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A Little Etiquette Can Still Take You A Long Way

We live in a society driven by technology, that allows individuals to interact through keyboards and some kind of screen. Unfortunately, this means that some people either lose their politeness or don’t develop it in the first place. The anonymity of how we interact these days means we are losing some of the skills that are truly fundamental to relationships.


Unfortunately, high school students and college students will actually suffer from this. First impressions are built upon initial emails and interactions. Interviews are impeded by an inability to understand one’s physical and social cues. Internships and jobs may not be offered. Relationships with peers and colleagues may not forge naturally. So below are a few skills that I hope you will work hard to inculcate in your lives:


Please and thank you: In a time of 280-character updates, text messaging and a million emails a day, we often don’t think that we have the time to be polite. But remember to say please and thank you when it matters — which is always. When you write an email with a request, be polite in how you go about doing so. Your rushed off message can come across as rude to the recipient, reducing that person’s desire to assist you.


Be courteous in all messages: Unless you are sending a text or message to BFF or mom, start off messages with at least a hello, if not something more formal. Sign off by writing your name or initials. Take the extra three seconds to show that you care about this message and how the other person perceives you. For example, a student sent me a sample email he was going to send his teacher about a missing assignment. It went like this: “Can you put in the missing assignment from Tuesday? I should actually have an A in the class.” There was no “Dear Ms. Teacher.” The email was demanding and selfish in nature, even though that is certainly not how the student meant it. A better email would have been, “Dear Ms. Teacher, I noticed that I am missing an assignment from Tuesday, but I handed that in. Would you mind checking on it, please? If there is a problem, please let me know what I should do to get it sorted out. Thanks so much, Student.” It is especially important to be courteous and use proper and polite language when you are engaging with any type of superior. You can get away with a little more with your casual friends and family.


Be on time: A student showed up 20 minutes late this weekend for a scheduled exam. He was told he would have to wait or come back at another time since he was not on time. His father then proceeded to tell me he did not know that his son had to be on time for appointments. Yes, things happen and we cannot always be on time, but we should at least make a concerted effort. Showing up late demonstrates a lack of respect for the person waiting for you. And more importantly, it is wasting their time as well as yours. Plan events that you can be on time for. If you know that you are not a morning person, do not schedule classes, interviews, and appointments for earlier than 9 or 10 a.m. If you will have to travel a distance to get to your destination, account for rush hours, accidents or just traffic. Being late also causes you to be stressed out, which is never a good thing.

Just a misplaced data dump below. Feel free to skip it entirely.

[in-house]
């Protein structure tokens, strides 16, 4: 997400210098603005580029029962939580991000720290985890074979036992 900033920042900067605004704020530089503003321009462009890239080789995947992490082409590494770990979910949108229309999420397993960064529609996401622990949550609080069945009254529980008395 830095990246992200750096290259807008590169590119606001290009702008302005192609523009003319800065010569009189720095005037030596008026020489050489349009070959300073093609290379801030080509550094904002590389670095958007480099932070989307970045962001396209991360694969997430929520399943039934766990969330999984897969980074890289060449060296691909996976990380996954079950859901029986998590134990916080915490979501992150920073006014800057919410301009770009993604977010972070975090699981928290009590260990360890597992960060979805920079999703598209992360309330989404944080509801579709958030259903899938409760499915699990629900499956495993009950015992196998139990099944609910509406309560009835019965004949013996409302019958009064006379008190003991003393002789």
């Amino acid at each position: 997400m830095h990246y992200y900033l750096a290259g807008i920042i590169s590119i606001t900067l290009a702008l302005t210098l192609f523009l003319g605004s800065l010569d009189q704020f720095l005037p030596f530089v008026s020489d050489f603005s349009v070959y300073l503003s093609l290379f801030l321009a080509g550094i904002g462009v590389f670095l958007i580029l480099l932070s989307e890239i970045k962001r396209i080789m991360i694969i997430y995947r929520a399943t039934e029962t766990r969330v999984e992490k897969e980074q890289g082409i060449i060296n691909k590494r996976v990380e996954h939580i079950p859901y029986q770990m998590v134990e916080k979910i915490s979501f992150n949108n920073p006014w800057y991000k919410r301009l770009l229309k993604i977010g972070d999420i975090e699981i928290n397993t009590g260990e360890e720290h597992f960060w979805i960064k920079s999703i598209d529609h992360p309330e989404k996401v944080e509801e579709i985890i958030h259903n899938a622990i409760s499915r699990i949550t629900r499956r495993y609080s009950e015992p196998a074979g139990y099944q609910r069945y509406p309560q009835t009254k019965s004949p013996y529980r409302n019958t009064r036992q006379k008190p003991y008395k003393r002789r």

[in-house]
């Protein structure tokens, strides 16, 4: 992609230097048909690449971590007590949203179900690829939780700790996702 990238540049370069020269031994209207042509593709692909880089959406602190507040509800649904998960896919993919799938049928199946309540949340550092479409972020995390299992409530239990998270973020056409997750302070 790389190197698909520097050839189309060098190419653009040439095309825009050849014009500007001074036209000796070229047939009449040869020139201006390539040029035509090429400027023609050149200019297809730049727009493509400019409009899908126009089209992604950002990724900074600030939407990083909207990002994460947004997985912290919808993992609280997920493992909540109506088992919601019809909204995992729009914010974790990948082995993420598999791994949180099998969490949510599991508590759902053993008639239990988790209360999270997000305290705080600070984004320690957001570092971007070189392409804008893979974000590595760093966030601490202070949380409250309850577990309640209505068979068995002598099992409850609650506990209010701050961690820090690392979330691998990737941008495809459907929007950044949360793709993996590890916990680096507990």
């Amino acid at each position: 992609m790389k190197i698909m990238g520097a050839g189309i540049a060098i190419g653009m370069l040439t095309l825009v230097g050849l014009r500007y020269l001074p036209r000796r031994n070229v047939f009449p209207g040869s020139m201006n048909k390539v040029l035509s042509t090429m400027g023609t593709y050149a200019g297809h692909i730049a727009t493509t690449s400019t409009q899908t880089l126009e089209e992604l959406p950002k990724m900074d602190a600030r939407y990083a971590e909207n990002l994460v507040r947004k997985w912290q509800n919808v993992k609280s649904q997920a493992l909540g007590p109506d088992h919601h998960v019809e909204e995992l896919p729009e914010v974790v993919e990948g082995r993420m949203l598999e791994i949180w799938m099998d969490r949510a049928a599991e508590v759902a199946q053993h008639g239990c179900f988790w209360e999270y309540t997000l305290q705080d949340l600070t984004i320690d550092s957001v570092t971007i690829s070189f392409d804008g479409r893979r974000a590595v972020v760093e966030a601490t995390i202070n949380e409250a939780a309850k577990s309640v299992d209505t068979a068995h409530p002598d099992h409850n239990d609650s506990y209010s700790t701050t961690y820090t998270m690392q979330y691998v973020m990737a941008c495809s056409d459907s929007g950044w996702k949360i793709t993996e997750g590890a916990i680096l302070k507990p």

Learn to make proper phone messages: Do not assume that the person you are calling has Caller ID. When you leave a message, start with “Hello my name is …” Be concise in why you are calling and repeat your name and phone number so that someone can call you back. If you leave an email address on the message, make sure that it is a simple email to understand and spell it out. And say thank you or bye before you end the call.


Give people time to get back to you: Often, a student will send me an email and then immediately call me asking the same question in the email. I know we live in a time when people are accessible nearly around the clock but do not assume that you will receive a response instantaneously. Just as you are probably working on many things, so is that other person. A little patience will go a long way in preserving a relationship.


More than anything, think about how you would like to be treated when interacting with other people. Human interaction is core to our lives, but it is up to us to make that interaction meaningful and considerate.


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